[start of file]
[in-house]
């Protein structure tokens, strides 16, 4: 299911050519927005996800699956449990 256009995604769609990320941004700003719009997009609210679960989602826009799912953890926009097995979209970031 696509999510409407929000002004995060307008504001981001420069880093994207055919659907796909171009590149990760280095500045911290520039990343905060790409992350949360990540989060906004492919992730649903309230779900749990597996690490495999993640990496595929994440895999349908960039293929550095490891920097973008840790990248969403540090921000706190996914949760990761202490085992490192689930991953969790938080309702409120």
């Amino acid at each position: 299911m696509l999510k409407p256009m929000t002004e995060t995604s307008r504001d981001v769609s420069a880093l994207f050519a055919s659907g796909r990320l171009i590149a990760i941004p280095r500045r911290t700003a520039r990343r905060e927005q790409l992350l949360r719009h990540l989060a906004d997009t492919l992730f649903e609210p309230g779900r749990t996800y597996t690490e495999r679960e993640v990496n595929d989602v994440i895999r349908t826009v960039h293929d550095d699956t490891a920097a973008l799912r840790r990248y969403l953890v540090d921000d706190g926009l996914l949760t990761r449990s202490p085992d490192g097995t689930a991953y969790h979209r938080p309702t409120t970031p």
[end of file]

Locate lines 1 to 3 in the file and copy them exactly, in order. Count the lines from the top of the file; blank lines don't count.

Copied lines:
[in-house]
């Protein structure tokens, strides 16, 4: 299911050519927005996800699956449990 256009995604769609990320941004700003719009997009609210679960989602826009799912953890926009097995979209970031 696509999510409407929000002004995060307008504001981001420069880093994207055919659907796909171009590149990760280095500045911290520039990343905060790409992350949360990540989060906004492919992730649903309230779900749990597996690490495999993640990496595929994440895999349908960039293929550095490891920097973008840790990248969403540090921000706190996914949760990761202490085992490192689930991953969790938080309702409120």
């Amino acid at each position: 299911m696509l999510k409407p256009m929000t002004e995060t995604s307008r504001d981001v769609s420069a880093l994207f050519a055919s659907g796909r990320l171009i590149a990760i941004p280095r500045r911290t700003a520039r990343r905060e927005q790409l992350l949360r719009h990540l989060a906004d997009t492919l992730f649903e609210p309230g779900r749990t996800y597996t690490e495999r679960e993640v990496n595929d989602v994440i895999r349908t826009v960039h293929d550095d699956t490891a920097a973008l799912r840790r990248y969403l953890v540090d921000d706190g926009l996914l949760t990761r449990s202490p085992d490192g097995t689930a991953y969790h979209r938080p309702t409120t970031p």